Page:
The Futuristic Road Map of India for Capital Investments

By Lalit Kumar, Partner, J. Sagar Associates


Lalit Kumar, Partner, J. Sagar Associates

Capital market or a Robust Capital Market can be described as an important barometer to test the financial health of an economy. Capital market comprises all kinds of financial instruments – be it equity or debt, short term or long term, commercial, industrial or government papers. Both the private and government sector access capital markets to raise money with thousands of crores raised (and at times even lost!) in these markets. Government’s large disinvestment plans depend upon strong capital markets. If we talk about the Indian capital market, with Bombay Stock Exchange being the oldest in the Asian markets, it has had its share of both a cherished and a choppy history, with millions of money being made and lost, the shift from a very controlled regime to now a much regulated regime. 

Investments in securities market by their nature carry high investment risks but the assurance of  liquidity and the expectation of yield attract and large number of people to channelize their earnings and savings in the securities markets. Absence of a developed securities market could discourage these savings and also their allocation in the large spread of investment that an investor can have to divide the risks in investments.

In last decade or so, several developments have taken place in the Indian capital market, which are regulated by SEBI is considerably different from how it used to be earlier. The disclosure standards and investor protection have been substantially enhanced. The issuers now need to disclose information on various aspects, such as, the track record of profitability, risk factors, etc. The funds can be raised through fixed price or through book building processes. The role of merchant bankers has been enhanced to ensure compliance with applicable regulations required for fund raising. Many new concepts have evolved, such as, the green bond, masala bonds, equity based crowd funding, peer to peer lending.

The existing state of Indian capital markets can be best understood by examining the statistics released for financial year 2015 and the other reports predicting growth trajectory for 2016. The year 2015 has undoubtedly been one of the good years for the Indian equity markets; companies from various sectors after being in slumber for long have successfully launched their IPOs. The stellar performance upon listing of equity shares of Indigo and Equities’ are cases in point. Year 2016 looks to be a good year with Vodafone already heading for its IPO. However, many factors could affect this as we move further in 2016 including effect of global markets; movement of US Dollars and behavior of how the US markets, RBI’s action on interest rates and performance and earning of Indian companies. The Indian economy is expected to grow at 7.5 percent, supported by continued thrust on structural reforms, increasing capital expenditure by government. These could further boost the Indian capital market.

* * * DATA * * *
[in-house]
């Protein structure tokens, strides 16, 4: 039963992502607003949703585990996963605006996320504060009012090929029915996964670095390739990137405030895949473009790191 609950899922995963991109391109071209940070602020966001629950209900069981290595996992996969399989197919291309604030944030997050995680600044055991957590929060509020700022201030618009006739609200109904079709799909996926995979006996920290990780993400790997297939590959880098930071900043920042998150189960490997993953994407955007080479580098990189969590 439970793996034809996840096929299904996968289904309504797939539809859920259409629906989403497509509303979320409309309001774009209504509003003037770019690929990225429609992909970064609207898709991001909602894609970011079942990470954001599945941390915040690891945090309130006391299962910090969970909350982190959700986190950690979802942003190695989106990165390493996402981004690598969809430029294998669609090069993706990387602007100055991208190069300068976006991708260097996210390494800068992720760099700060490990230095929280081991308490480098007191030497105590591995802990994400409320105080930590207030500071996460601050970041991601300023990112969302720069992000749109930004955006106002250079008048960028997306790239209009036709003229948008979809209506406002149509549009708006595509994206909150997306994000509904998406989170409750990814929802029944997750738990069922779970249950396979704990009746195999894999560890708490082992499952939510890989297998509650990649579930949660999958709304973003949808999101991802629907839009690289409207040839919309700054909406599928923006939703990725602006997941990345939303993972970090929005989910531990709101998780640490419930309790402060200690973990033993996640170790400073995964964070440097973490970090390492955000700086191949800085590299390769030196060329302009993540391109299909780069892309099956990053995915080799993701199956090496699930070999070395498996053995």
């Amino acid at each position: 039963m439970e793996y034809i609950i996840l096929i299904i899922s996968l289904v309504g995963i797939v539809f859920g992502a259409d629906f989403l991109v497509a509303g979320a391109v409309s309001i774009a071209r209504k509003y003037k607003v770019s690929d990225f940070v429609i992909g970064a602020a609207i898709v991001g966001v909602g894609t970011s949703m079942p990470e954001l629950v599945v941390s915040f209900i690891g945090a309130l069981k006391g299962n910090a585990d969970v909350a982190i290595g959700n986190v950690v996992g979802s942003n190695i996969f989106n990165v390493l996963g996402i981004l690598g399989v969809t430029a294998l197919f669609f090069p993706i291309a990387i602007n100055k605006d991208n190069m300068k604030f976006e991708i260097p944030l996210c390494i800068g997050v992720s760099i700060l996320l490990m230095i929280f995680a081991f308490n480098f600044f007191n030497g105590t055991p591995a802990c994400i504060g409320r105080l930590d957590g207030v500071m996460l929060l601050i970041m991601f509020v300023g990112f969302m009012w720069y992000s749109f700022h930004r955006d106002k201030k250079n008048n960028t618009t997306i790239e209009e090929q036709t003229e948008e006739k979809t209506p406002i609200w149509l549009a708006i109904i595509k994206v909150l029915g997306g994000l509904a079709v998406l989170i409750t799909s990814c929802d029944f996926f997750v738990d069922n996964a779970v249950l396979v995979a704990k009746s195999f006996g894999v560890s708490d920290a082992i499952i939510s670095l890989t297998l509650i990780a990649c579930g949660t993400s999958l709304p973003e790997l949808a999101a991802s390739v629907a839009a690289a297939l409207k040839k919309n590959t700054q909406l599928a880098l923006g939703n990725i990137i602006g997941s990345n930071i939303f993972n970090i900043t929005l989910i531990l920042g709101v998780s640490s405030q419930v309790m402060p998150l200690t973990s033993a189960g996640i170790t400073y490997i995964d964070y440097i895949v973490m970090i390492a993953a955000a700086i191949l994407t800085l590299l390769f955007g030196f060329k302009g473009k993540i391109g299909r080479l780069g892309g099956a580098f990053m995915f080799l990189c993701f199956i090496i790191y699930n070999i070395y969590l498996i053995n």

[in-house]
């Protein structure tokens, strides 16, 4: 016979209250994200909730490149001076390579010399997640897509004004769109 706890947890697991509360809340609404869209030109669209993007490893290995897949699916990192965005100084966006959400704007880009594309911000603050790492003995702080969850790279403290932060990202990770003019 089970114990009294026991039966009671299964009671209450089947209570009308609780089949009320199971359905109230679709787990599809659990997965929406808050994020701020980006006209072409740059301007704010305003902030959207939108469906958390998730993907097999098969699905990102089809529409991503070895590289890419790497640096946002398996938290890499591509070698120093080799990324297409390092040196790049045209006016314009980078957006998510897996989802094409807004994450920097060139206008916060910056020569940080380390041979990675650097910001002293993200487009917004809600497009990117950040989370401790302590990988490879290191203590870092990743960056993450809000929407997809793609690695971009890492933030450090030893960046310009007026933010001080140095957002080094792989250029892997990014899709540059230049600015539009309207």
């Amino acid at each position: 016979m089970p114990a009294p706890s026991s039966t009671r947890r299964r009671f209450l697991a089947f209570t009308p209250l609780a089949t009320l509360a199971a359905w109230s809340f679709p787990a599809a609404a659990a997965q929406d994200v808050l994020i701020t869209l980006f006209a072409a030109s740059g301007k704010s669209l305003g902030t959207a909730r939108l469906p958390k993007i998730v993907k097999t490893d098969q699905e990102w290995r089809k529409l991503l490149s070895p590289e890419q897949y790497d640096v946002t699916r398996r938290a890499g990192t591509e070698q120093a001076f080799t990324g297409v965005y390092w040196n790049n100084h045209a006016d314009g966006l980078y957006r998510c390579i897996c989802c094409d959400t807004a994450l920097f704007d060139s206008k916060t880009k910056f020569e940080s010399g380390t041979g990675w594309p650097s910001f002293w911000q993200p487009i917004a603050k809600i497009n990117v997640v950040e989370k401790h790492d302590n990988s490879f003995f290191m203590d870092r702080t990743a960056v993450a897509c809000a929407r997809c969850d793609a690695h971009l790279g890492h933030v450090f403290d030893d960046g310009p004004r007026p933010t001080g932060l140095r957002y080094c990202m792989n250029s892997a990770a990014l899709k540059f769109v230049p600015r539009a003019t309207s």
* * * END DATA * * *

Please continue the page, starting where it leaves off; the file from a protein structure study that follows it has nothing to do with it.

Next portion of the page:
The Indian capital market can be understood in terms of the interplay of various stakeholders, namely, the issuer looking to raise funds, the investors wanting to invest or exit and the regulators determining the rules of the game. At the core of all of this is the investor protection in the markets and instilling safety and confidence in investors. Both the government and the regulators seem determined for developing a robust compliance based and regulated market to ensure greater investor confidence which becomes an important factor for the development of domestic market. Yet, at the same time a fine balance has to be struck so that the protection of the investors does not too harshly burden the issuer companies with an over dose of regulatory interference forcing the issuers to leave the market, thereby eliminating the very objective for which capital markets are accessed.

Several new regulations keep getting enacted with an aim to improve the capital markets, such as, the Companies Act, 2013 which has made substantial changes for raising public funds, the Alternate Investment Funds Regulations –which provide alternate channels of investments especially for small and medium enterprises, and Foreign Portfolio Investment regulations which can make Indian markets more investor friendly and setting a trend towards integrating global markets and diversification of investor portfolios. Similarly, regulations are constantly modified and improved to meet the challenging and changing needs of the market, such as, various amendments made to SEBI ICDR Regulations, 2009 over a period of time.

In spite of several developments and improvements, the Indian capital market suffers from many challenges. Several improvements can still be made and hurdles can be removed. Efforts should be made to ensure increased liquidity by facilitating long-term, more profitable investments. Liquid markets improve the allocation of capital and enhance prospects for long-term economic growth. Further, by making investments less risky and more profitable, stock market liquidity can also lead to more investments, lower transaction costs and greater transparency along with stringent penalties for violation.


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